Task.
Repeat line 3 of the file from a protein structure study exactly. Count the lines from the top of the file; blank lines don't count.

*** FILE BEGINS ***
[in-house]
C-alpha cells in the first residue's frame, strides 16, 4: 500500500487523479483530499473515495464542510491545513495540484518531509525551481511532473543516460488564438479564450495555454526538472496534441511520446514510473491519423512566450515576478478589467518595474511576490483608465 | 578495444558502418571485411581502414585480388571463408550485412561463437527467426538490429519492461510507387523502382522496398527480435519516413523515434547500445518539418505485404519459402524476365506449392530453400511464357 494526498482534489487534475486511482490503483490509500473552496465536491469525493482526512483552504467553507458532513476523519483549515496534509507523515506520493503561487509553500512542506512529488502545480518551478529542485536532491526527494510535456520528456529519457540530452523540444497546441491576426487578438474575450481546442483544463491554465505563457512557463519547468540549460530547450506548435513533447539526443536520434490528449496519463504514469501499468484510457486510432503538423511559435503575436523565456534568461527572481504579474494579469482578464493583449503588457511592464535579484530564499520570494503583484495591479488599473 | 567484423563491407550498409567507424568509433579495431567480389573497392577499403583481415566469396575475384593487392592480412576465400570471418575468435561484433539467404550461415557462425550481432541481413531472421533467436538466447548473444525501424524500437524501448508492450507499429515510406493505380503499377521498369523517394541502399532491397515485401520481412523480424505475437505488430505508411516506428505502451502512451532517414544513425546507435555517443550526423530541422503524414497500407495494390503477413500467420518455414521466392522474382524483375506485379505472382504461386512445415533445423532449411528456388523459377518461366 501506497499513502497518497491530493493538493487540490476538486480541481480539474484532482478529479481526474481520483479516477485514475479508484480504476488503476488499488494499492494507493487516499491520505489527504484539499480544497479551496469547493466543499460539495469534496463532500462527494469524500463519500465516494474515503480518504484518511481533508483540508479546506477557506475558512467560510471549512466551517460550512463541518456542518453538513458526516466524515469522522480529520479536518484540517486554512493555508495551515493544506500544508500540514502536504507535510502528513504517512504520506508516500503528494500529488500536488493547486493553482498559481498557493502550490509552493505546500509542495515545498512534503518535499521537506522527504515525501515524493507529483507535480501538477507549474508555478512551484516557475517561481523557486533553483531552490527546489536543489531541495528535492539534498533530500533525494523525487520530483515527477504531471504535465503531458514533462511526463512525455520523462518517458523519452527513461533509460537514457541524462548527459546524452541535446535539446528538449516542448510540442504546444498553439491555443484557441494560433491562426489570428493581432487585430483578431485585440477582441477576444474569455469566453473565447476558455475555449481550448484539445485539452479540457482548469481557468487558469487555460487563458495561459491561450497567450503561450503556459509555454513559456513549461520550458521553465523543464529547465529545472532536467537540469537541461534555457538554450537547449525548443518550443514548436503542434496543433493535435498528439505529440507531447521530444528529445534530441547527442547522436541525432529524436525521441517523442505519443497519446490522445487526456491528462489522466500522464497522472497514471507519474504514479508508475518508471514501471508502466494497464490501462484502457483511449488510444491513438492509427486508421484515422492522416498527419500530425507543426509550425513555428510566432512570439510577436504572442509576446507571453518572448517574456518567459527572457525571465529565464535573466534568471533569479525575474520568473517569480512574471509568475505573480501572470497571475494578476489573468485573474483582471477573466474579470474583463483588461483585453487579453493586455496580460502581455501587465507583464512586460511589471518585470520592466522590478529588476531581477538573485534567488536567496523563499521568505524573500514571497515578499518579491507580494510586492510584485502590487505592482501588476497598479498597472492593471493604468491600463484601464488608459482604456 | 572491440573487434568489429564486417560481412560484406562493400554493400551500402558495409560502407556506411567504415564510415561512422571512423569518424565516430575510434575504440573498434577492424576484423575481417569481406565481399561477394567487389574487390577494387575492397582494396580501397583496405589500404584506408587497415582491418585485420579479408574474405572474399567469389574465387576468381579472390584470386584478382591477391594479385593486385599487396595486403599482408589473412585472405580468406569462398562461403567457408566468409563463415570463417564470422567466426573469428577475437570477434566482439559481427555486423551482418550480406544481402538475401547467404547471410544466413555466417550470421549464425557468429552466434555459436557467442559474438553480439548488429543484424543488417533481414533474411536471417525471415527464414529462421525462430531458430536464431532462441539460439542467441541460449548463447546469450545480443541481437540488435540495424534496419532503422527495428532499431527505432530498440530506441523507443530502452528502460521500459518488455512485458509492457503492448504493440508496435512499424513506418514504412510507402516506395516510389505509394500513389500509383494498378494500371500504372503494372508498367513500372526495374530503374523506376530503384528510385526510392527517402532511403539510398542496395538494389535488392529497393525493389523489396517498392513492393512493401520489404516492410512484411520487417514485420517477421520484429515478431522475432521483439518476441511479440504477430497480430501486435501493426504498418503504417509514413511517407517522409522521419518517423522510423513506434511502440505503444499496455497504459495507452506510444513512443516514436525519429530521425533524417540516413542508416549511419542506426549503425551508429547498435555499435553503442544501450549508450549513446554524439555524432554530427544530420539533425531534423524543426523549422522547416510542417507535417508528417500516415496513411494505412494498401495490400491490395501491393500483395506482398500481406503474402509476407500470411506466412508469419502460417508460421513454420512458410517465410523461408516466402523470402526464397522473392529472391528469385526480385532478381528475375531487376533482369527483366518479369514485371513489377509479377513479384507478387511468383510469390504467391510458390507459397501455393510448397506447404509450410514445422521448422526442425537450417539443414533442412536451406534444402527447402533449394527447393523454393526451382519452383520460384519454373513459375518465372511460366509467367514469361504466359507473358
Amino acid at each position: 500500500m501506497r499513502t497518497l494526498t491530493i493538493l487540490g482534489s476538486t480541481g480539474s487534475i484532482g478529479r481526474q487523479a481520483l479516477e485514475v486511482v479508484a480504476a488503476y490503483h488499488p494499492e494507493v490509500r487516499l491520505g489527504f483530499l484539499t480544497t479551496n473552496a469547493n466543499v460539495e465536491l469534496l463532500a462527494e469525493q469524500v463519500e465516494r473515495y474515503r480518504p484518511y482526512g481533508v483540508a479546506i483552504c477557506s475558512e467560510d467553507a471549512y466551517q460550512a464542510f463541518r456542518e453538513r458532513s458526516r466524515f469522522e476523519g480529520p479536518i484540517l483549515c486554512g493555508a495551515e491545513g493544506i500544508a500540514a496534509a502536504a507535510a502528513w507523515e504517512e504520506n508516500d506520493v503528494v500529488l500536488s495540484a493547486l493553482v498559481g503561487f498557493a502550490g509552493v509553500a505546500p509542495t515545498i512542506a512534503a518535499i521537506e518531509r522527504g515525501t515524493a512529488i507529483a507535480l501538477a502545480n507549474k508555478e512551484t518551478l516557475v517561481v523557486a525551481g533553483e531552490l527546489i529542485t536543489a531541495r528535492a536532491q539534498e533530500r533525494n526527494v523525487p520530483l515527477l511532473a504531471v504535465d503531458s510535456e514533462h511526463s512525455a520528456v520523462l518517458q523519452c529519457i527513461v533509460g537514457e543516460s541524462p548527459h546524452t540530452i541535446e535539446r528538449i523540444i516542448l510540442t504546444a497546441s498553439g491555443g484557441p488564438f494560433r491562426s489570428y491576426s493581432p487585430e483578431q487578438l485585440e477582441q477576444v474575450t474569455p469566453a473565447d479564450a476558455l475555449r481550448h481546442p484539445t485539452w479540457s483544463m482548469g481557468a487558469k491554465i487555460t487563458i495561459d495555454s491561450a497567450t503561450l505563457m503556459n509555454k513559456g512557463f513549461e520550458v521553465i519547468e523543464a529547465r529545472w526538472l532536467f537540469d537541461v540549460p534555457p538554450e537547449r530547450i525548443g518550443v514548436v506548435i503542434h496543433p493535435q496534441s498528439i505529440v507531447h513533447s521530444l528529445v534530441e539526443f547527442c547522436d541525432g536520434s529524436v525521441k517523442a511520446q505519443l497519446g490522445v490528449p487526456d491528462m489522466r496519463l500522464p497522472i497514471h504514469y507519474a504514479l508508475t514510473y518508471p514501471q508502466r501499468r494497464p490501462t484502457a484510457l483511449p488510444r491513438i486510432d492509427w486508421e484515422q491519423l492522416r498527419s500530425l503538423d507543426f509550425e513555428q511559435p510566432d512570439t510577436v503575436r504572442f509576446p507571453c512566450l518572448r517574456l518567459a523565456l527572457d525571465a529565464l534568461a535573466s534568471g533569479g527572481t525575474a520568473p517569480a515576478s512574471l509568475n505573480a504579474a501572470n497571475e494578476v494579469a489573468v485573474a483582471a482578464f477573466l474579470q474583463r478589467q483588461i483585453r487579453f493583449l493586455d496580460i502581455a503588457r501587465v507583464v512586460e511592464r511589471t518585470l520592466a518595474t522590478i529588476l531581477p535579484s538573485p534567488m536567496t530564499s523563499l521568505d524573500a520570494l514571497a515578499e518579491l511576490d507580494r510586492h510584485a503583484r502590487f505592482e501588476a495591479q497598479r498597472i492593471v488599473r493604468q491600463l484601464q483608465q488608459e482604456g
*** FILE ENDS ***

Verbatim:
Amino acid at each position: 500500500m501506497r499513502t497518497l494526498t491530493i493538493l487540490g482534489s476538486t480541481g480539474s487534475i484532482g478529479r481526474q487523479a481520483l479516477e485514475v486511482v479508484a480504476a488503476y490503483h488499488p494499492e494507493v490509500r487516499l491520505g489527504f483530499l484539499t480544497t479551496n473552496a469547493n466543499v460539495e465536491l469534496l463532500a462527494e469525493q469524500v463519500e465516494r473515495y474515503r480518504p484518511y482526512g481533508v483540508a479546506i483552504c477557506s475558512e467560510d467553507a471549512y466551517q460550512a464542510f463541518r456542518e453538513r458532513s458526516r466524515f469522522e476523519g480529520p479536518i484540517l483549515c486554512g493555508a495551515e491545513g493544506i500544508a500540514a496534509a502536504a507535510a502528513w507523515e504517512e504520506n508516500d506520493v503528494v500529488l500536488s495540484a493547486l493553482v498559481g503561487f498557493a502550490g509552493v509553500a505546500p509542495t515545498i512542506a512534503a518535499i521537506e518531509r522527504g515525501t515524493a512529488i507529483a507535480l501538477a502545480n507549474k508555478e512551484t518551478l516557475v517561481v523557486a525551481g533553483e531552490l527546489i529542485t536543489a531541495r528535492a536532491q539534498e533530500r533525494n526527494v523525487p520530483l515527477l511532473a504531471v504535465d503531458s510535456e514533462h511526463s512525455a520528456v520523462l518517458q523519452c529519457i527513461v533509460g537514457e543516460s541524462p548527459h546524452t540530452i541535446e535539446r528538449i523540444i516542448l510540442t504546444a497546441s498553439g491555443g484557441p488564438f494560433r491562426s489570428y491576426s493581432p487585430e483578431q487578438l485585440e477582441q477576444v474575450t474569455p469566453a473565447d479564450a476558455l475555449r481550448h481546442p484539445t485539452w479540457s483544463m482548469g481557468a487558469k491554465i487555460t487563458i495561459d495555454s491561450a497567450t503561450l505563457m503556459n509555454k513559456g512557463f513549461e520550458v521553465i519547468e523543464a529547465r529545472w526538472l532536467f537540469d537541461v540549460p534555457p538554450e537547449r530547450i525548443g518550443v514548436v506548435i503542434h496543433p493535435q496534441s498528439i505529440v507531447h513533447s521530444l528529445v534530441e539526443f547527442c547522436d541525432g536520434s529524436v525521441k517523442a511520446q505519443l497519446g490522445v490528449p487526456d491528462m489522466r496519463l500522464p497522472i497514471h504514469y507519474a504514479l508508475t514510473y518508471p514501471q508502466r501499468r494497464p490501462t484502457a484510457l483511449p488510444r491513438i486510432d492509427w486508421e484515422q491519423l492522416r498527419s500530425l503538423d507543426f509550425e513555428q511559435p510566432d512570439t510577436v503575436r504572442f509576446p507571453c512566450l518572448r517574456l518567459a523565456l527572457d525571465a529565464l534568461a535573466s534568471g533569479g527572481t525575474a520568473p517569480a515576478s512574471l509568475n505573480a504579474a501572470n497571475e494578476v494579469a489573468v485573474a483582471a482578464f477573466l474579470q474583463r478589467q483588461i483585453r487579453f493583449l493586455d496580460i502581455a503588457r501587465v507583464v512586460e511592464r511589471t518585470l520592466a518595474t522590478i529588476l531581477p535579484s538573485p534567488m536567496t530564499s523563499l521568505d524573500a520570494l514571497a515578499e518579491l511576490d507580494r510586492h510584485a503583484r502590487f505592482e501588476a495591479q497598479r498597472i492593471v488599473r493604468q491600463l484601464q483608465q488608459e482604456g